The House on Thursday passed a resolution that formalized the impeachment inquiry into President Donald Trump after weeks of complaints from Republican lawmakers on the closed-door process.
The resolution's passage sets rules for the inquiry and signals that it will begin to transition into a more public phase. Witnesses are still testifying privately, but this historic development could result in public, televised hearings within a month and possibly even a vote on impeachment by the end of the year. Over a dozen witnesses have been interviewed as part of the inquiry so far.
Key aspects of the resolution formalizing the impeachment inquiry:
- Allows the House Intelligence Committee Chairman, Democratic Rep. Adam Schiff of California, to hold open hearings.
- Allows for the ranking member on the Intelligence Committee, GOP Rep. Devin Nunes, to call for witnesses to be invited or subpoenaed to testify.
- Allows the Intelligence Committee to publish redacted transcripts of closed-door depositions.
- Directs relevant committees to report their findings to the House Judiciary Committee.
- Directs Schiff to compile a report that summarizes the inquiry's findings and deliver it to the House Judiciary Committee so it can determine whether to recommend articles of impeachment.
- Allows the president and his attorneys to cross-examine witnesses.
House Speaker Nancy Pelosi announced on Monday that a vote would be held to formalize the process. Now that the resolution has passed, Republicans have shifted from criticizing how Democrats have so far conducted the inquiry to making the case it's already tainted and beyond repair.
The GOP has overwhelmingly focused on the process surrounding the impeachment inquiry while avoiding diving deep into the substance of the allegations against Trump as witnesses offer increasingly damning testimony against the president.
For weeks, Republicans have claimed the inquiry is a sham and illegitimate because witnesses have been interviewed in private by the three House committees leading the process, but there are no rules requiring the House to hold a vote to formally authorize an impeachment inquiry.
Impeachment is enshrined in the Constitution but the rules for how it's conducted are determined by the House. And House rules passed in 2015 under a Republican majority allow for the initial interviews of witnesses in impeachment inquiries to be done privately, similar to the way a criminal case is presented before a grand jury.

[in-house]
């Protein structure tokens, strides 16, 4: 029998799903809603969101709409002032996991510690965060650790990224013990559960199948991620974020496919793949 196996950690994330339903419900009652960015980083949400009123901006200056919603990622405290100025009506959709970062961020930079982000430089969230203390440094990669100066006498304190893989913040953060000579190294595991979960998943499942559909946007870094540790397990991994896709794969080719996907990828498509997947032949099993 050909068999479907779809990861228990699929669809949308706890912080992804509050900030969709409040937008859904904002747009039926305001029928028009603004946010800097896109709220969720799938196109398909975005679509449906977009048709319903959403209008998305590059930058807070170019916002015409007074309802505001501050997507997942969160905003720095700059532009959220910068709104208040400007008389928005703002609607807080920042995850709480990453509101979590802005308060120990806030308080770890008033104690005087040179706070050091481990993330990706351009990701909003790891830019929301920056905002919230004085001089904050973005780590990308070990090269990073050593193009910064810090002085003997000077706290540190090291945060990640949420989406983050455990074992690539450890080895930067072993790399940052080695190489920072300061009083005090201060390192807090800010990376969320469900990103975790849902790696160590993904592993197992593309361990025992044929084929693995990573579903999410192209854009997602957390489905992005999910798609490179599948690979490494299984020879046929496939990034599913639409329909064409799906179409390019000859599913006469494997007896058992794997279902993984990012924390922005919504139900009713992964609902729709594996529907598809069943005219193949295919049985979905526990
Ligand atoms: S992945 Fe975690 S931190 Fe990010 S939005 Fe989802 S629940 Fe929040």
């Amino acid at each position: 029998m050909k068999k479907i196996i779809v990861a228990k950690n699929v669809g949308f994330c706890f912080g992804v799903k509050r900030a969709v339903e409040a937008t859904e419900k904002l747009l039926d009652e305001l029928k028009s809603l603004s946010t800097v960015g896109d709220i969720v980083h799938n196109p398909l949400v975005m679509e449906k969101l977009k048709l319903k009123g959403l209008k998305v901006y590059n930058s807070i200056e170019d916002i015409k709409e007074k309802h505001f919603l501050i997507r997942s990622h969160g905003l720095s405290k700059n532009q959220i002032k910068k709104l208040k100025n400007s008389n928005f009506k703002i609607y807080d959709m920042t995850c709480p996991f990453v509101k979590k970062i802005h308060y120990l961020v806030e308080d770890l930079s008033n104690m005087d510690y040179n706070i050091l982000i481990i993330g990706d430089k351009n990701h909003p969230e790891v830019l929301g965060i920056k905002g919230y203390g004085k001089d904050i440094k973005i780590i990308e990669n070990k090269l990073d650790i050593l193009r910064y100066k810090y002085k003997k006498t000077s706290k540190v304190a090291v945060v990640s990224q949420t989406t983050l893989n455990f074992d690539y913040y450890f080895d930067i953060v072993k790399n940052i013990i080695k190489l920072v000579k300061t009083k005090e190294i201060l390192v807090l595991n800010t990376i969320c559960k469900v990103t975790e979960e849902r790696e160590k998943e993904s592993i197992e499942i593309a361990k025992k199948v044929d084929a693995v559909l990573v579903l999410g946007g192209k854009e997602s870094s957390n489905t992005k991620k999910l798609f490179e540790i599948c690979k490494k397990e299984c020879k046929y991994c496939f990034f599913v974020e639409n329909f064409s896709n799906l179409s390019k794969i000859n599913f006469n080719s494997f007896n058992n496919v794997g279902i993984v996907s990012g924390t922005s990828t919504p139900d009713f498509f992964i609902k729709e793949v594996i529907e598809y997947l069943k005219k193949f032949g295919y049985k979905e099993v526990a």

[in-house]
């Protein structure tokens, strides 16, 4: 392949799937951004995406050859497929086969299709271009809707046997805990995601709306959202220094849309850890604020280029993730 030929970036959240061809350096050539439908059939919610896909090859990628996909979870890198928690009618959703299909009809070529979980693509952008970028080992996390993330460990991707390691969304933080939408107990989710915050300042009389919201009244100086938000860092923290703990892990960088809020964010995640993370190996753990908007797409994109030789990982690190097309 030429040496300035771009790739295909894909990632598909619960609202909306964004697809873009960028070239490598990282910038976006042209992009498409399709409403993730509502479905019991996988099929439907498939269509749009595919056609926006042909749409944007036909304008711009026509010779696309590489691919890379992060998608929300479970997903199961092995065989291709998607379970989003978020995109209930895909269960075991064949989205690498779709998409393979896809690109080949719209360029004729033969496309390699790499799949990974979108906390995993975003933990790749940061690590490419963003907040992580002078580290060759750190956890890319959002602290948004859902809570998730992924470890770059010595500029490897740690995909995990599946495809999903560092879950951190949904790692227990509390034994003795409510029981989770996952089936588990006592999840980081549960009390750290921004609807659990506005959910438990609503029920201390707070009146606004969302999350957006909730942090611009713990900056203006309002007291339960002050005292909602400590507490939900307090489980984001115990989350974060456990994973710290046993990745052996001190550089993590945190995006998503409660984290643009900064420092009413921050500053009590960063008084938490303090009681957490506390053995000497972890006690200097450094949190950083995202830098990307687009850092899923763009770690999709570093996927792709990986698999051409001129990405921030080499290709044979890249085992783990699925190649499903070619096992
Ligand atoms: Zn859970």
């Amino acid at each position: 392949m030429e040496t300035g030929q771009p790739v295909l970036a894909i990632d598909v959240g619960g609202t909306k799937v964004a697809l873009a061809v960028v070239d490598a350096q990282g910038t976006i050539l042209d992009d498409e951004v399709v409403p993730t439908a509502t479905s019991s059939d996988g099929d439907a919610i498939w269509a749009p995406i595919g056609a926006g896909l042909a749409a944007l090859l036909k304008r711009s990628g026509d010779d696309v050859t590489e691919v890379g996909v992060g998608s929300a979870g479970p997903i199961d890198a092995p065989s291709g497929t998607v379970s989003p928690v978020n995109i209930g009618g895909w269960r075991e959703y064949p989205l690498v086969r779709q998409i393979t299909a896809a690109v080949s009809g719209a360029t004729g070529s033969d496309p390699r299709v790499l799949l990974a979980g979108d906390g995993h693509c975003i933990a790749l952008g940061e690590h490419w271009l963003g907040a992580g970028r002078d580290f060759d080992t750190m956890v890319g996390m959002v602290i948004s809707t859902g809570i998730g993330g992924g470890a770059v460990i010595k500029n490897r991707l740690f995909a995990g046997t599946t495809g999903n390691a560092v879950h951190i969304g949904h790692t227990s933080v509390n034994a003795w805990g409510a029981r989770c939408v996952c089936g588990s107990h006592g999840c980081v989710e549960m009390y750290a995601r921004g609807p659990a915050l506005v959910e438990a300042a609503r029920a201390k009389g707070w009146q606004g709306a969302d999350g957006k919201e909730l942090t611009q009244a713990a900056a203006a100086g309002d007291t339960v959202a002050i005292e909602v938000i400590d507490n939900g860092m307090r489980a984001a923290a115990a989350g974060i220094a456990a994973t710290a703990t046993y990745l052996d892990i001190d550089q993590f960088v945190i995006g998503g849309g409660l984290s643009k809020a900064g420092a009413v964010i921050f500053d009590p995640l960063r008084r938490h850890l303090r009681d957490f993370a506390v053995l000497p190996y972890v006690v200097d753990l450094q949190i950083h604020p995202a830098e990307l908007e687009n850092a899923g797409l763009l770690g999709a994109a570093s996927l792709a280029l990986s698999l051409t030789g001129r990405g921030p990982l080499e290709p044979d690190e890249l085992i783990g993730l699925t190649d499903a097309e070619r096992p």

The House Intelligence, Oversight, and Foreign Affairs Committees have been conducting the investigation thus far, and have chosen to do it privately given there has not been prior federal or congressional inquiries into the allegations against Trump. Democrats control the House and therefore represent the majority on each committee, but a total of 46 House Republicans sit on one of the three committees.
The president was accused in a whistleblower complaint from a US intelligence official of using the power of his office to solicit foreign interference in the 2020 election. This is linked to a July 25 phone call between Trump and Ukrainian President Volodymyr Zelensky in which he urged the Ukrainian leader to investigate former Vice President Joe Biden, and his son, Hunter Biden, over the latter's work for a Ukrainian natural gas company. Trump also wanted Zelensky to launch a probe that could discredit the investigation into Russia's interference in the 2016 US presidential election.
At the time of the call, Trump had moved to freeze up roughly $400 million in military aid to Ukraine as it continues to face Russian aggression and deals with an ongoing conflict with pro-Russian separatists in the eastern part of the country. Based on testimony from US diplomats and officials thus far, the decision to freeze the aid was part of Trump's efforts to pressure Zelensky into launching an investigation into Biden.
Given there have been no prior investigations into this matter, Democrats have argued they've been adhering to proper procedure and avoided allowing the process to turn into a public spectacle as they seek to understand what transpired and determine if there's enough evidence to bring articles of impeachment against Trump.
Republicans have also complained that House Democrats are not respecting "due process" via the way they've handled the inquiry so far. But legal experts have pushed back against that characterization based on the way impeachment works. Impeachment is often interpreted as meaning removal from office but that is not accurate. When a public official is impeached, it means charges have been formally filed against the official.
According to the Constitution, a President can be impeached for "treason, bribery, or other high crimes and misdemeanors."
If Trump is impeached in the House, which would require a simple majority vote, a trial would then be held in the Senate, which is currently controlled by Republicans. A two-thirds majority vote is required in the Senate to remove a president from office. Only two US presidents, Bill Clinton and Andrew Johnson, have been impeached and both were acquitted in the Senate.
This article will continue to be updated.